58-year-old man experiences a six-week decline in health before being diagnosed with a ‘severe’ B12 deficiency

Vitamin B12 is an essential micronutrient that the body needs for nervous and neurological activity. Because the body stores enough nutrients to support its needs for many years, deficiency symptoms may develop slowly. However, untimely correction of the condition can lead to further complications, such as pancytopenia.

In 2019, the Journal of Medical Cases described the case of a 58-year-old man who presented to the emergency room after six weeks of “gradual” worsening of symptoms.

The man’s main complaints were increasing dyspnea on exertion and fatigue, but he also reported intermittent chills and a 15-pound weight loss that was associated with poor appetite.

The patient, who had a history of iron deficiency, gout, and osteoarthritis, denied any risky behavior such as smoking.

He also denied breathing problems but “reported frequent bleeding gums when brushing his teeth,” the report said.

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However, other signs of bleeding, such as epistaxis, melon, and hematuria, were absent.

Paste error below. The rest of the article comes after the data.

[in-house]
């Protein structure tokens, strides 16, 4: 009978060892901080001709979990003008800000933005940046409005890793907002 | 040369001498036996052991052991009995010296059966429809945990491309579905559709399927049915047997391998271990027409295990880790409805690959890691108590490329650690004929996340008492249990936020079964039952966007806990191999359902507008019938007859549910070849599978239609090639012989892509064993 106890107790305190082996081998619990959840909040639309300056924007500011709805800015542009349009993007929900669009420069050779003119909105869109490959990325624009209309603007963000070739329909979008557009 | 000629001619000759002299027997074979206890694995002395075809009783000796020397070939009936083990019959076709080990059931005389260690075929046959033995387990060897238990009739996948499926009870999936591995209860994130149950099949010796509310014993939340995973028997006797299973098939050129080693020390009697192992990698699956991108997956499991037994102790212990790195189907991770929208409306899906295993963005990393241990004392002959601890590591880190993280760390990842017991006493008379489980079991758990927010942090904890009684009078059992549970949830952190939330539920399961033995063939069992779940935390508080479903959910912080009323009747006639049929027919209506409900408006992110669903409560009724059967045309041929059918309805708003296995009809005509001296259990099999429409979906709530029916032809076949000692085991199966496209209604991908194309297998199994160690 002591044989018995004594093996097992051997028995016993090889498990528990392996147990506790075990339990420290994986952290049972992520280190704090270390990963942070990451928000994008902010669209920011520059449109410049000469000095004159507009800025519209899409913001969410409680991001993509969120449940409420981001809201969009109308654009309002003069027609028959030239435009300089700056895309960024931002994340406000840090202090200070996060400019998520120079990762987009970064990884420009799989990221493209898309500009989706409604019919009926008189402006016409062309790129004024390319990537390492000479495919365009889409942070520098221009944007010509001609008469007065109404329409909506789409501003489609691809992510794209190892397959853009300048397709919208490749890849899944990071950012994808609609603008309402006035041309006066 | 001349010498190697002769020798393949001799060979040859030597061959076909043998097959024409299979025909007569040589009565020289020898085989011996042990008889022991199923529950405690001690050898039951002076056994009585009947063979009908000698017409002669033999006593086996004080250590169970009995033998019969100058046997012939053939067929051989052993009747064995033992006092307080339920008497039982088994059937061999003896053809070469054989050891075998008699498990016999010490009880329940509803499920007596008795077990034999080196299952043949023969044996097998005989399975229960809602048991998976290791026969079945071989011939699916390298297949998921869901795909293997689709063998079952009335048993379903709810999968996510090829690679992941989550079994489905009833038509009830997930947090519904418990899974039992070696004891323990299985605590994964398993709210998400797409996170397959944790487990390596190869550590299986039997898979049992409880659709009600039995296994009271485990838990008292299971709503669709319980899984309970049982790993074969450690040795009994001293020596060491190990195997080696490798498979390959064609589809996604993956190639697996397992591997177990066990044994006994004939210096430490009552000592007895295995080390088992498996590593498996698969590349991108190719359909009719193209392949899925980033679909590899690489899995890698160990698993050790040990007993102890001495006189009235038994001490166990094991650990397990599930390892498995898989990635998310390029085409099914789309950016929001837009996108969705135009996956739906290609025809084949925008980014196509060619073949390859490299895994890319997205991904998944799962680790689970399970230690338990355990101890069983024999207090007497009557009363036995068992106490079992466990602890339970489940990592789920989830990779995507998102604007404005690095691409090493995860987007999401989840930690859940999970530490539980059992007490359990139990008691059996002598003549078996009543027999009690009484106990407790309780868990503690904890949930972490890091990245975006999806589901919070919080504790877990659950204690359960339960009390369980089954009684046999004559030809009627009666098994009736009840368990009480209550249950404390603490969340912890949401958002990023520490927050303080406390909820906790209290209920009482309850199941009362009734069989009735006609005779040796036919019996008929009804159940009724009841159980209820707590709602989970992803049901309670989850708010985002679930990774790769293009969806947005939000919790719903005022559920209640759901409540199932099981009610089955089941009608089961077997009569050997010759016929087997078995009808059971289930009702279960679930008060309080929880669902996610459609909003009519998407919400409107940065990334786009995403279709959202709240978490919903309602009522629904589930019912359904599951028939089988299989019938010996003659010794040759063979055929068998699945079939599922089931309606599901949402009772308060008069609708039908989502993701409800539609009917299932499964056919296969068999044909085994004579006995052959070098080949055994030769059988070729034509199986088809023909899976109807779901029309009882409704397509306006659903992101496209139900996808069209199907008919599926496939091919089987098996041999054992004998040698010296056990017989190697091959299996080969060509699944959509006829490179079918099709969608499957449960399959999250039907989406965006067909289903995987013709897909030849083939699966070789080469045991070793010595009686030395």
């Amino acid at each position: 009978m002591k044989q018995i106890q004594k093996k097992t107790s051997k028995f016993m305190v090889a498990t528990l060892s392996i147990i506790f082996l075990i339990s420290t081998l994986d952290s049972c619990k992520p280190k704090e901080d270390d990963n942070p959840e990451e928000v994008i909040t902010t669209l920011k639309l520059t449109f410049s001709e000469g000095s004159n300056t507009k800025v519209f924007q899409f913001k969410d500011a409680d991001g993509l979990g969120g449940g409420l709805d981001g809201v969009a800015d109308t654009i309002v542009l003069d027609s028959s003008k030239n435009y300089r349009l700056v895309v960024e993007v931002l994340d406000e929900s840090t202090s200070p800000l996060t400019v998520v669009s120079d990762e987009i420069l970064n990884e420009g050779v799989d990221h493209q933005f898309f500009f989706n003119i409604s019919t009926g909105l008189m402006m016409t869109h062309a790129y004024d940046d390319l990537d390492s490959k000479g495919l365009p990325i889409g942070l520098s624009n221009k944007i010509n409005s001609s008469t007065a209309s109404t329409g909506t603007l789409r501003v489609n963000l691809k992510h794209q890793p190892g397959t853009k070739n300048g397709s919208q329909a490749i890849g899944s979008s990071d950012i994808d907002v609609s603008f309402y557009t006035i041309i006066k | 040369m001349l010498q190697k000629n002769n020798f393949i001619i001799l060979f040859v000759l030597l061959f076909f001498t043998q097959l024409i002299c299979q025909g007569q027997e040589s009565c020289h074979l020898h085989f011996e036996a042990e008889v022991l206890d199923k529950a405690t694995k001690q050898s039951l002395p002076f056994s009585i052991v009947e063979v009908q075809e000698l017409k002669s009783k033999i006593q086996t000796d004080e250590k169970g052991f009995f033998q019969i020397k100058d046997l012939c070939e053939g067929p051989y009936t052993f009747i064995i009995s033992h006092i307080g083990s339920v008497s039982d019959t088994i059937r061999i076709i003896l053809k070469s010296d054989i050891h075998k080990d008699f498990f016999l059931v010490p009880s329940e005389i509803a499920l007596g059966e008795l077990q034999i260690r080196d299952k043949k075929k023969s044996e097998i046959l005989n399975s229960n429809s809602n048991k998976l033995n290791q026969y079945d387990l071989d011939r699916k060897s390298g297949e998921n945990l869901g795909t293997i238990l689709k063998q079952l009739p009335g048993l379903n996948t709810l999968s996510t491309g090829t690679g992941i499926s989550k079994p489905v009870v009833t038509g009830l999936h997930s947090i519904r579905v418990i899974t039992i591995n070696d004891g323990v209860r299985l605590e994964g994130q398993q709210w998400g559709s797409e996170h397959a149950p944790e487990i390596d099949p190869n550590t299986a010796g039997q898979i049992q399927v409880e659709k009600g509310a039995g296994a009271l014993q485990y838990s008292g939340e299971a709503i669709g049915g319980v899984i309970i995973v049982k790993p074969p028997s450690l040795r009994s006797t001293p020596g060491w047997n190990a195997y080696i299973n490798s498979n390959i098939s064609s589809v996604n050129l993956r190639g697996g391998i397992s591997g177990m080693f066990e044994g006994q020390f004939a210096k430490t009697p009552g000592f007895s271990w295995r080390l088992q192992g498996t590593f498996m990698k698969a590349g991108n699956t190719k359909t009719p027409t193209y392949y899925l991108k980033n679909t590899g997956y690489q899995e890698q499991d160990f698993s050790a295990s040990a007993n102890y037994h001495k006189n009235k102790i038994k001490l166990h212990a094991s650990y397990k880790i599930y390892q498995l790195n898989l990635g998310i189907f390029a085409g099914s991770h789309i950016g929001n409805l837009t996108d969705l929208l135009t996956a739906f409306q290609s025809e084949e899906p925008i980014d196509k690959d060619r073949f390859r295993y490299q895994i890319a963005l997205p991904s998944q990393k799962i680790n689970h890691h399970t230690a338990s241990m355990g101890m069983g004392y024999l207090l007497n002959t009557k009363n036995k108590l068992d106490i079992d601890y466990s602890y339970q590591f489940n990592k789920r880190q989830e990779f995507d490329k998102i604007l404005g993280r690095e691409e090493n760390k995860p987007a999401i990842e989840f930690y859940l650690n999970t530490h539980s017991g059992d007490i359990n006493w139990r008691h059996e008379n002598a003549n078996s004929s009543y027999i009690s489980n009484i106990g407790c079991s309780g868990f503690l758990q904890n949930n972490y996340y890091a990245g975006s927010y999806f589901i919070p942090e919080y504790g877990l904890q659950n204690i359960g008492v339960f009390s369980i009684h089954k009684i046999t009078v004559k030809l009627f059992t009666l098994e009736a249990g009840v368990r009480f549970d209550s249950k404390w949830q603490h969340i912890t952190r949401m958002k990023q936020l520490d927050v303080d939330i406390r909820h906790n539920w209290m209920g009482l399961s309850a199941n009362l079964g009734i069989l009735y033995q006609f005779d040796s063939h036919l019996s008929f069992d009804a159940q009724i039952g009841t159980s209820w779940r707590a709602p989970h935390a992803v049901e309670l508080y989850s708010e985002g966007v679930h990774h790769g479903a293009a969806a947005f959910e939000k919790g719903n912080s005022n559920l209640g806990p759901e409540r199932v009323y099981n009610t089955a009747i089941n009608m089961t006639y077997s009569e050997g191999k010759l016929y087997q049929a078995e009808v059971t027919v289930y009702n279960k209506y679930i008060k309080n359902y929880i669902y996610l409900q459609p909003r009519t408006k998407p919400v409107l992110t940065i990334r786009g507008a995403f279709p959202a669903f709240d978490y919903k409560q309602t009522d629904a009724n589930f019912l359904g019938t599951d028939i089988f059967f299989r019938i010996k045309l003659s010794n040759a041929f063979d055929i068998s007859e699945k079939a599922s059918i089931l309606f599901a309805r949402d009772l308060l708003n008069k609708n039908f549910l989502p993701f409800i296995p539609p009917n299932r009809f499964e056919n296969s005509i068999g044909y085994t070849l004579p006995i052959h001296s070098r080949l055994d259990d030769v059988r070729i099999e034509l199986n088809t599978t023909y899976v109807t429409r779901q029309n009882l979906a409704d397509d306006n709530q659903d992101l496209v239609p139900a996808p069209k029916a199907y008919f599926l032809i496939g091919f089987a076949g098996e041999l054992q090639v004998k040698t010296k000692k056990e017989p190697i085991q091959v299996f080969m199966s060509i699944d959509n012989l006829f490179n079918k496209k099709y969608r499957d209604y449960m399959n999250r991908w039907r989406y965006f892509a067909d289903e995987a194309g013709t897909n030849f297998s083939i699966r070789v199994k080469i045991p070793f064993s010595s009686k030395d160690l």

Doctors drew attention to one of the characteristic features of the patient’s disease – the presence of pancytopenia.

A condition in which there are too few red blood cells, white blood cells, and platelets in the body is not often seen in vitamin B12 deficiency.

According to St. Jude Children’s Research Hospital, this can lead to life-threatening symptoms that affect the entire body if left untreated.


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When platelets are affected, complications typically include excessive bleeding and an increased risk of infection if white blood cells are affected.

These complications usually result from a lack of oxygen or problems with the immune system.

The authors noted, “Pancytopenia occurs in cases of severe vitamin B12 deficiency that persists over time.”

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How does vitamin B12 develop?

The patient was not a vegetarian or vegan, suggesting that the cause of his weight loss was related to B12 malabsorption.

Once stored in the liver, vitamin B12 stores are usually large enough to provide adequate levels for more than five years.

This is why vitamin B12 symptoms are known to develop slowly.

When B12 deficiency occurs, a person is likely to initially experience symptoms such as glossitis, neuropathy, and cognitive dysfunction.

Classically, vitamin B12 deficiency neuropathy presents with symmetrical paresthesias, numbness, or problems with movement. The legs are affected before the arms.

In most cases, these complications can be avoided by providing enough vitamin B12 through the diet.

However, if malabsorption is the cause, patients may need vitamin B12 infections or supplements for support.

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